A broken window sash (glass) or broken storm window and doors will cause energy to be quickly lost.  Even a small section of cracked glass can reduce heating and cooling efficiency.  To repair a broken window, first remove the broken glass.  Wear gloves to protect your hands, and remove as much broken glass as possible.

    Some windows (especially storm windows) have tiny wooden strips that help hold the glass in the window frame.  Find the key strip of wood; it usually fits against the face of a side strip.  Break the paint seal between the strip and the window frame with a sharp razor knife.  Pry the holdings strips loose.  A stiff-bladed putty knife or a wide flat chisel makes a good prying tool.  Be careful not to split the holding strip.  If you do split the strip, save the pieces; you may be able to patch them later.  If you can’t use the old strips, you can buy new ones at a building material store.  Remove all broken glass from the channels of the frames (mullions).  The channels have to be clean and smooth to accept the new glass.  If the window is glazed with glazing compound, remove all the old glazing with a putty knife.  Also, remove the metal glazier’s points that held the old glass in place.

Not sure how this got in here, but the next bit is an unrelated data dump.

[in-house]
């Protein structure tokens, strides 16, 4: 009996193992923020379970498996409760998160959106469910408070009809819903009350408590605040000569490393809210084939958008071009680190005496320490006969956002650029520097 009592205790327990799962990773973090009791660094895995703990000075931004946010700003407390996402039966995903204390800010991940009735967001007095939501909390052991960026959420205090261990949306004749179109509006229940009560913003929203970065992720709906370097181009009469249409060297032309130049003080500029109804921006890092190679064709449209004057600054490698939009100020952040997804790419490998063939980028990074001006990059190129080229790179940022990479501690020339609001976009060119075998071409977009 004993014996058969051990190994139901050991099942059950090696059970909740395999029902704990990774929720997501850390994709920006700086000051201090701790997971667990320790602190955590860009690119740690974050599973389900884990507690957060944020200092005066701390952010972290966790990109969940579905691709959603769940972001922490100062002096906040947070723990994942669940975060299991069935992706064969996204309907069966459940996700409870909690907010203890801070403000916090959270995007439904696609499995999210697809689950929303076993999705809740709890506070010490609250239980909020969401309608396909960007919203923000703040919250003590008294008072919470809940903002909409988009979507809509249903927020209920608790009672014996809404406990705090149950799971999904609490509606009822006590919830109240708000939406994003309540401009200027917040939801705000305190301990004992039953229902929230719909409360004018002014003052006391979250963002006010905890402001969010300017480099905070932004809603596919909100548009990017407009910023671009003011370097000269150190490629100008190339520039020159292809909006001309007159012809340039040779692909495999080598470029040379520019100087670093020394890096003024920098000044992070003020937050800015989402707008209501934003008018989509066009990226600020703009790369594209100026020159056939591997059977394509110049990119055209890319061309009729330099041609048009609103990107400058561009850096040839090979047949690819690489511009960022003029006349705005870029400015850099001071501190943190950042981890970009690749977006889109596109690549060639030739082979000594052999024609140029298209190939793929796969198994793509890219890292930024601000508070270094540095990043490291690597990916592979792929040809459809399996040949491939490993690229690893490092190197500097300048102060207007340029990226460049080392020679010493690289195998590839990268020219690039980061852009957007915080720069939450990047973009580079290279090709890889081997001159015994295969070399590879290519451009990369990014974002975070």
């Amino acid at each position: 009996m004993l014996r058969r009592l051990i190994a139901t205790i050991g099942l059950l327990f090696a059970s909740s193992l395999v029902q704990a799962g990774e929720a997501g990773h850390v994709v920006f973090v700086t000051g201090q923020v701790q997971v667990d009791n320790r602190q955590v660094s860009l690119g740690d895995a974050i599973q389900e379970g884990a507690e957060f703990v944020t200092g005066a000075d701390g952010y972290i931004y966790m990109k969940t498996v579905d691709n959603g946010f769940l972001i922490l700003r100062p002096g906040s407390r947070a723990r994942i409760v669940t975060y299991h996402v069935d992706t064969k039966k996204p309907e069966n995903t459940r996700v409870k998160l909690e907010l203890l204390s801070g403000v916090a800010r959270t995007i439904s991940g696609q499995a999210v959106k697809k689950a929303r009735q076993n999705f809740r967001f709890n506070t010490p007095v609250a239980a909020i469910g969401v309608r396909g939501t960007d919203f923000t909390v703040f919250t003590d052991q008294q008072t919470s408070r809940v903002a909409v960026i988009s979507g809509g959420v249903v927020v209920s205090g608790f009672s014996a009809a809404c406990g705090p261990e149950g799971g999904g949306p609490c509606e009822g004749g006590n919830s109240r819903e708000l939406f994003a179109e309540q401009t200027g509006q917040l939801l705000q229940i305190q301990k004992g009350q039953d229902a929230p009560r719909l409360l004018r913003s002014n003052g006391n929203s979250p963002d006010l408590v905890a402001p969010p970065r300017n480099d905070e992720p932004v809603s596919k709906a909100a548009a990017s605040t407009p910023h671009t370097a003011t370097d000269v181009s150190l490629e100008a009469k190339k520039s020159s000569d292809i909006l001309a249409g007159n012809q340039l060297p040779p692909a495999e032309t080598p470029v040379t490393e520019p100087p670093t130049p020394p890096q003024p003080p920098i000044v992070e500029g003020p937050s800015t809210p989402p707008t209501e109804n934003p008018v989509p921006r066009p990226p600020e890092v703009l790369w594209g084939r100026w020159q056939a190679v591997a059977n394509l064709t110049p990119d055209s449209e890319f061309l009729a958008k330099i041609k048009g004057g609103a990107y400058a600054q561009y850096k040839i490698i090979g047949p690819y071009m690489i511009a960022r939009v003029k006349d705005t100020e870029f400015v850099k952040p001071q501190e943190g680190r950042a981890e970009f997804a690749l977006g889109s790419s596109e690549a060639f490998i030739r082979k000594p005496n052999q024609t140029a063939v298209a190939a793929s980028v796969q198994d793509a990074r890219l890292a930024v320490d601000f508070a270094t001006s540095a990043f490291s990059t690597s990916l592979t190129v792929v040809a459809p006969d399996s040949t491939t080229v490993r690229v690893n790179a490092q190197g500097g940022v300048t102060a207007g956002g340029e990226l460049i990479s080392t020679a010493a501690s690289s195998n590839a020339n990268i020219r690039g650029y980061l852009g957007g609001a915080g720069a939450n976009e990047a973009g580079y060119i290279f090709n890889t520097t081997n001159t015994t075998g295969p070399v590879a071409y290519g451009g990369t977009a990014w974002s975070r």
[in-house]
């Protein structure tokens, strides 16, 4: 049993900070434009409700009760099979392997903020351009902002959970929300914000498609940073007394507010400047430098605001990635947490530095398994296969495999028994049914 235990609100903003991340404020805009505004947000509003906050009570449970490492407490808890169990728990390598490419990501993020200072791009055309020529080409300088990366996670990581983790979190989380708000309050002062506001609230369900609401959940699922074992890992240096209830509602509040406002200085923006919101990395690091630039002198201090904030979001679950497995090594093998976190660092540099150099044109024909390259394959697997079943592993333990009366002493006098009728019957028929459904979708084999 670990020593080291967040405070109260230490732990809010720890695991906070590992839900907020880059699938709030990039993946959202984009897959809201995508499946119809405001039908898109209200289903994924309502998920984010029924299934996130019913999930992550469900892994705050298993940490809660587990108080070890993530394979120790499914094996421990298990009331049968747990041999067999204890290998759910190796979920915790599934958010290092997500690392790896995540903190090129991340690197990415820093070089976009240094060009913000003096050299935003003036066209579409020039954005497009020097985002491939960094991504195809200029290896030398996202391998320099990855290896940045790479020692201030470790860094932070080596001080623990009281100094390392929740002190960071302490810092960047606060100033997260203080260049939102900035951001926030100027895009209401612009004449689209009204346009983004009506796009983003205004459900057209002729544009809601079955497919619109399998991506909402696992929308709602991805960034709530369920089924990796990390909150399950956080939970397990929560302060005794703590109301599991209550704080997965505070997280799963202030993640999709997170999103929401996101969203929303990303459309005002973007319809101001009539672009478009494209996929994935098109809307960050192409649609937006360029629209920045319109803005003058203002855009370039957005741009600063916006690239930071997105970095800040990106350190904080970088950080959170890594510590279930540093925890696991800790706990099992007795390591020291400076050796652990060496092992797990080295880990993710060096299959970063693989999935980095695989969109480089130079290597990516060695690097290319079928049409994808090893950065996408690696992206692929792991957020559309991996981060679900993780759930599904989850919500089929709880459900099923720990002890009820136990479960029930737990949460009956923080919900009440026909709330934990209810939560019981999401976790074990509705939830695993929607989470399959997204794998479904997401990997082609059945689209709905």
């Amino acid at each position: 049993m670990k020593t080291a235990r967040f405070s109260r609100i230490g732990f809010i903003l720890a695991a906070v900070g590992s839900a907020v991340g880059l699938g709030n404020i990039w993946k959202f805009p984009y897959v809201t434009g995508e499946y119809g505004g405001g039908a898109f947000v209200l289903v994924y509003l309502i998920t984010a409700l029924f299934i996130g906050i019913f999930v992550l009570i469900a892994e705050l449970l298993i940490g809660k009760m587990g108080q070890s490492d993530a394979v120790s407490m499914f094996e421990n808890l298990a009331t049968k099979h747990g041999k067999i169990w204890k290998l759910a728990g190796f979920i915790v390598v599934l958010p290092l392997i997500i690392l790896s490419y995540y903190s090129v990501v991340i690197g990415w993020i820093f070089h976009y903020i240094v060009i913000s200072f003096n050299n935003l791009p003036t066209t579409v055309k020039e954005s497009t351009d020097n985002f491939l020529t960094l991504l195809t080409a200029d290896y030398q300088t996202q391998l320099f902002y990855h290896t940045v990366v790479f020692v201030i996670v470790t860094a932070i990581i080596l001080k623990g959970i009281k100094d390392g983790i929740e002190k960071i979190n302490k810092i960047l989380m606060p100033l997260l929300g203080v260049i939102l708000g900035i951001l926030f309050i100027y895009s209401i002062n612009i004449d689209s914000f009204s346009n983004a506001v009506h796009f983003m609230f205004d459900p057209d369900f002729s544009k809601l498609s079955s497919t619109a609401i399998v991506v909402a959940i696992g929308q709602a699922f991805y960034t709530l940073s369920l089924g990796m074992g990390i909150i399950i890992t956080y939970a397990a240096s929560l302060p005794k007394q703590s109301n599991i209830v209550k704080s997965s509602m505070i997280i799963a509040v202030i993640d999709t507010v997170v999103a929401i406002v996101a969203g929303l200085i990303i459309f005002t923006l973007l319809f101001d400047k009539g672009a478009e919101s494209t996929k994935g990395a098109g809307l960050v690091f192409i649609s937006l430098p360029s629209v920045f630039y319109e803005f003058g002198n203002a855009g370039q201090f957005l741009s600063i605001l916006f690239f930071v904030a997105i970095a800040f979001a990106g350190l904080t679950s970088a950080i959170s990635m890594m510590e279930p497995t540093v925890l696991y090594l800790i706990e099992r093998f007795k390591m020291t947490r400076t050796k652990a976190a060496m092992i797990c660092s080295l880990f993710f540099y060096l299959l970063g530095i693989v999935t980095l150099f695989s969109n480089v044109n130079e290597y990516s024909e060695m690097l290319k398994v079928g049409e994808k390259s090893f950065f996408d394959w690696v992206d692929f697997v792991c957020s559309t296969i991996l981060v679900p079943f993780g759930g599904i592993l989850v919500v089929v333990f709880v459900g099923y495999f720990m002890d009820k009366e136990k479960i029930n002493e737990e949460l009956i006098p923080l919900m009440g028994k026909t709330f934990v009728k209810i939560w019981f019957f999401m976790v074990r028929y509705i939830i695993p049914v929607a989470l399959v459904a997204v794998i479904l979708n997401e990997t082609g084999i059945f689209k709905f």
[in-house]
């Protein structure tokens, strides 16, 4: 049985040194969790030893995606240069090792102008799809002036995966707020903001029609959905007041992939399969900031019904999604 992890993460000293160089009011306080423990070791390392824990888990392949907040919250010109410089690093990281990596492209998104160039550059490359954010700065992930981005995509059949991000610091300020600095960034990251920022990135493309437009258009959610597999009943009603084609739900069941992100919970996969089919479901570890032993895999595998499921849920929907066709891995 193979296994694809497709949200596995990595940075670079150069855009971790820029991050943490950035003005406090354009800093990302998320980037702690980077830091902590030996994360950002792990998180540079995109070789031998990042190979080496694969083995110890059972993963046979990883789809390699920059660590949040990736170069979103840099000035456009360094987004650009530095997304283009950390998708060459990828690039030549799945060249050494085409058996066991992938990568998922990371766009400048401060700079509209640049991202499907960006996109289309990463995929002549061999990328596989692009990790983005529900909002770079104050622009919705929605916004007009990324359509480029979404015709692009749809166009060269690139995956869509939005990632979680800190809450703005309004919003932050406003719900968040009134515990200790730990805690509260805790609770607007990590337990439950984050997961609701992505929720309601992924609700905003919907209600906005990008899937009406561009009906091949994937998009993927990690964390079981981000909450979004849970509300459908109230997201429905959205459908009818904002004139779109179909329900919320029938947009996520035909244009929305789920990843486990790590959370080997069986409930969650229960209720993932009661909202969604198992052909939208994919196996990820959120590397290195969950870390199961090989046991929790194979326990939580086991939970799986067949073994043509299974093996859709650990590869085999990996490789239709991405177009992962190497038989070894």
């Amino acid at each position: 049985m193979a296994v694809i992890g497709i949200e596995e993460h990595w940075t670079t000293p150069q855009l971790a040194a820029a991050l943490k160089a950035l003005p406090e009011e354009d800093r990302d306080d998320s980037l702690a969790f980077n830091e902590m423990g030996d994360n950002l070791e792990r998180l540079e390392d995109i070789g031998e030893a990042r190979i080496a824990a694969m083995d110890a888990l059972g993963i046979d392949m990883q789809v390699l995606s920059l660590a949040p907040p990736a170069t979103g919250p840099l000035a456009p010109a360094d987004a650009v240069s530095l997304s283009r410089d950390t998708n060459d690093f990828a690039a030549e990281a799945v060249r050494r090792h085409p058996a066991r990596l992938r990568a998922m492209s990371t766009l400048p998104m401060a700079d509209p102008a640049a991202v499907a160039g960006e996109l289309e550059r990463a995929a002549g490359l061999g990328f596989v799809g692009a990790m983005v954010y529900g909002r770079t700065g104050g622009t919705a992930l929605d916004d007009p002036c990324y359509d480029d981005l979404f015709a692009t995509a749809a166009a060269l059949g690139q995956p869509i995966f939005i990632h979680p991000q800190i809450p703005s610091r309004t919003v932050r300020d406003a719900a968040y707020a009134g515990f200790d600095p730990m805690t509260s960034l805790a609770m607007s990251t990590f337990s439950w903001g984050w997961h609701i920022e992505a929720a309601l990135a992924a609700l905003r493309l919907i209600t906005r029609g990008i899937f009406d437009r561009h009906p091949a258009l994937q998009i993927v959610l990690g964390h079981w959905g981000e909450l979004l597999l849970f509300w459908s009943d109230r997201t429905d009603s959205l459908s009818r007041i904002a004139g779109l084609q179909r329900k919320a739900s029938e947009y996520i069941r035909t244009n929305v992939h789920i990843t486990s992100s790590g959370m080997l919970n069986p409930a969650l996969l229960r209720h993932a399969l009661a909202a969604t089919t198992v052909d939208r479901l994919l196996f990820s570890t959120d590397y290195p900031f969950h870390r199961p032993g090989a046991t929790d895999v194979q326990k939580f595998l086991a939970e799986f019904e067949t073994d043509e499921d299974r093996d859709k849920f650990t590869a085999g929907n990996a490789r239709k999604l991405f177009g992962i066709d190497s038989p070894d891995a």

Install new glass in the frame.  If glazing is used, secure the glass with glazier’s points.  The points are pressed into place about 3 to 4 inches apart.  If the glass is held in the frame with strips, tack them in, and attach the key strip last.  I recommend tempered replacement glass which is stronger than regular glass.  If tempered glass is broken, it will shatter into small pieces and not large jagged ones.  The glass for the window should be cut 1/16 or 1/8 inch smaller than the opening to be filled.

    Prime the glass and the wooden frame with paint for a good seal.  Let the paint run about ¼ inche onto the glass. If stripes are used to hold the glass in the window, seal both the window and the back of the strips with paint.  Wipe in glazing compound after the paint has dried.  Ball the compound in your fingers and place it against the glass.  Then use the putty knife to form a 45 degree angle between the glass and the edge of the frame.  First, approximate the angle, then fill it. 

   Smooth the glazing with the tip of the putty knife.  Run the knife at a 45 degree angle along the glass; let one edge of the knife move along the glass and the flat part of the blade run along the frame.  The angle helps to give a smooth, consistent job.  If the putty knife seems to pick up the glazing compound, scour the blade by jabbing it into the earth or polish the blade with steel wool.

    Storm windows with metal frames usually have a rubber or plastic like gasket that holds the window in the frame.  First, remove all broken glass from the frame, and then pry the frame apart at the mitered corners.  The corners may be held by a screw in the edge of the window frame.  The trick is to apply the gasket to the edge of the glass.  Then place the glass in the frame and push it into place.  You may have to experiment several times to make the unit fit.  Use a mild solution of soap on the gasket and frame to help the gasket slide easily in to the frame.